6. Foreign recordings

The first task of every country is to preserve its domestic record production, but this alone is not enough. There should also be examples of important foreign recordings, for students of history, music and languages, for historians of sound recording and for the general public. During the history of commercial recording, a few million different recordings have been issued all over the world. What should be chosen for archival preservation?

In a country with a large market for imported records, one answer is obvious. Obtain representative examples of recordings sold in your country. They have obviously influenced cultural life there and there has clearly been some demand for them. In fact, some countries have extended legal deposit to include imported recordings.

This still is hardly sufficient. Only a fraction of all recordings issued are distributed outside their country of origin. The sound archives that want to build up systematically a collection of international recordings must also keep an eye on what is published in other countries.

Of course it is impossible to give universally acceptable guidelines for the planning of such a collection. Who is going to use the collection and for what purpose? Is it for students of music, folklorists, ethnomusicologists, historians or political scientists? Is the intention to build up a collection covering the history of Western art music, the main musical traditions of the world, the history of recorded sound or examples of the voices of famous historical and political figures? There are numerous possibilities. The choice should also take into account what other archives in the country, and perhaps also in neighbouring countries, are doing. Archives in Central Europe will probably have different goals from those, say, in South East Asia or in the Caribbean.
In any case, a sound archivist will probably soon find that he cannot rely too much on retail stores and importers in his own country, because they are not likely to be interested in obtaining one or two copies of some obscure recording. He-may, therefore, have to find suppliers abroad. If there are currency restrictions the best solution would probably be to establish exchange programmes with suitable foreign archives. This procedure is quite common among libraries. Even if there are no problems in obtaining foreign currency, finding the right suppliers may be quite complicated.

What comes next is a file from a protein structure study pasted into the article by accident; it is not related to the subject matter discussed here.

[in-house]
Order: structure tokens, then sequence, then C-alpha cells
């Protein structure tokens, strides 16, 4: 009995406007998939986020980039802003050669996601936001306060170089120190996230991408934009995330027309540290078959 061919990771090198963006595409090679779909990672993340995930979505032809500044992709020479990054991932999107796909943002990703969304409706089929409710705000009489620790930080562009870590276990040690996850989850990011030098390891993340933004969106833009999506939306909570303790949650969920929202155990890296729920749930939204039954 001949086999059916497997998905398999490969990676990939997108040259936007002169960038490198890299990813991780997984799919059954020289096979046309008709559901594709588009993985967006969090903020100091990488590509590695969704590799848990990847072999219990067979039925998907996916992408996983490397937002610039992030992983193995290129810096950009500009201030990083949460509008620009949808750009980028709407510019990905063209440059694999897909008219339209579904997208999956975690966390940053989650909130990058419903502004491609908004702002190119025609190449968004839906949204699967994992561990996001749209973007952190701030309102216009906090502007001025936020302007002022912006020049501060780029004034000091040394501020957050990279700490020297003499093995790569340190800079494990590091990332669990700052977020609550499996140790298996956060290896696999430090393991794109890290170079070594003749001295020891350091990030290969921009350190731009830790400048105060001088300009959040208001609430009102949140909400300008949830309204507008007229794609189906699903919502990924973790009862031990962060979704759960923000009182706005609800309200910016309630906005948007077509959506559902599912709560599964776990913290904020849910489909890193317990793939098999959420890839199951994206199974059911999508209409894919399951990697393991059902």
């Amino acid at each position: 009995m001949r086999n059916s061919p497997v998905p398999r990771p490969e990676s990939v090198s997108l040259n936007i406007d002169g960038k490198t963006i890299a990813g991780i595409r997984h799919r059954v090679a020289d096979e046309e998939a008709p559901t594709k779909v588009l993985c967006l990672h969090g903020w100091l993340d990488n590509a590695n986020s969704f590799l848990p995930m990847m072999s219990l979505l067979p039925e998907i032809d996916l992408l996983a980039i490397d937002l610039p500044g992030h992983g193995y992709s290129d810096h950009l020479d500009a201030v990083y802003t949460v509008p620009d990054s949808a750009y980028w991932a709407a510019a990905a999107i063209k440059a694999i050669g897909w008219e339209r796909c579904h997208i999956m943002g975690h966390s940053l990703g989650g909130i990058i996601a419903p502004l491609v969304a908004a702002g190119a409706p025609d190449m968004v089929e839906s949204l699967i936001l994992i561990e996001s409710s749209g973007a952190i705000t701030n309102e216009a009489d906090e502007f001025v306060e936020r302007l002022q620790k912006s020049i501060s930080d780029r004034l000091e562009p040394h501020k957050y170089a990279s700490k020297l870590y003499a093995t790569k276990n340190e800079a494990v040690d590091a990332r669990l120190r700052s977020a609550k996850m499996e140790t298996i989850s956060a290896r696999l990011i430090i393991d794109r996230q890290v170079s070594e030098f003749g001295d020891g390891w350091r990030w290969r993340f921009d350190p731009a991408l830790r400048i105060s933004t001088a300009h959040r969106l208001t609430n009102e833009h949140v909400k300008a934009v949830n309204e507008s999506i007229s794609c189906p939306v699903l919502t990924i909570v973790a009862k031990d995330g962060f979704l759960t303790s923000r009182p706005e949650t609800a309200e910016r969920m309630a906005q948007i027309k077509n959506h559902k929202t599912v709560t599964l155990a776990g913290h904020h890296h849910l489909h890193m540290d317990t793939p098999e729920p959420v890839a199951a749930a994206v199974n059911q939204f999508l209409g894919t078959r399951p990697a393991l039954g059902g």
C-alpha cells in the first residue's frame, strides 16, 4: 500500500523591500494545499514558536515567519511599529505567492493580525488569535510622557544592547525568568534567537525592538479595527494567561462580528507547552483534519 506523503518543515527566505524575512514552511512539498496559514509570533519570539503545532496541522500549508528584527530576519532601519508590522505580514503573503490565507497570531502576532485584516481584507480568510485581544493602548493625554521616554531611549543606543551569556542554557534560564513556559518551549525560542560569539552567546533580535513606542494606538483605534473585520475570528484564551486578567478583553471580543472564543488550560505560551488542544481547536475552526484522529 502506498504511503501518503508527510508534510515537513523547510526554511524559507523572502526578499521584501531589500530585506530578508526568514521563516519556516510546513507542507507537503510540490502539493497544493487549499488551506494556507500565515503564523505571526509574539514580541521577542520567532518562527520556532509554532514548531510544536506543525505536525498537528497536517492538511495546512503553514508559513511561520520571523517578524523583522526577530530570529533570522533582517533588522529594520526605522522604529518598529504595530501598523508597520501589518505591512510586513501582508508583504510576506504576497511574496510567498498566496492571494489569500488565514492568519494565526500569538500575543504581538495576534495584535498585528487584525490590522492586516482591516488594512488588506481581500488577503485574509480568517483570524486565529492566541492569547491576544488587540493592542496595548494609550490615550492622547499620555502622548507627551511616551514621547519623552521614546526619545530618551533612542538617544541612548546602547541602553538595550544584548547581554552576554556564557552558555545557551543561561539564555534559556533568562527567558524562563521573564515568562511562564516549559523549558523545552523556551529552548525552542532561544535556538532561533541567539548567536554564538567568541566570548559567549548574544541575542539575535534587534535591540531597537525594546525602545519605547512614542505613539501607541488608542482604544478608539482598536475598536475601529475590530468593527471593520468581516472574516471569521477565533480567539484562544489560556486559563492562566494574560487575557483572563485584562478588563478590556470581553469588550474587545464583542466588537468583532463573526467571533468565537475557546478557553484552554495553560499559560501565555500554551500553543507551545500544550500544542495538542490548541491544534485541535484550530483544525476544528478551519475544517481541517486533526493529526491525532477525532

In some cases, the archivist should probably write direct to the record company. My experience is that many small record companies are quite happy to handle small postal orders. Large companies often sell wholesale only, however, or may be contractually prevented from selling direct to buyers in other countries (even if the appointed agent in their area does not stock the items required or refuses to accept small orders!).

Often the best solution is to find a reliable retailer who is willing to handle postal orders and go to some trouble to find unusual records. The prospects of finding a good supplier depend on the country, the types of recordings concerned and, obviously, also on the amount of money you are going to spend. A good way to get started is usually to look for advertisements in music or record trade periodicals and then place a small sample order.

Even then the archivist must know exactly what he is looking for. This involves finding out from periodicals, catalogues, and discographies (see section 7) what records are available and what their catalogue numbers are. It should be remembered that the same recording is often issued under different catalogue numbers in America and in Europe (often, even in different European countries, the numbers vary). Do not try to order out-of-print recordings from dealers who only sell current recordings. The previous section on historical recordings gives some hints on sources for out-of-print recordings.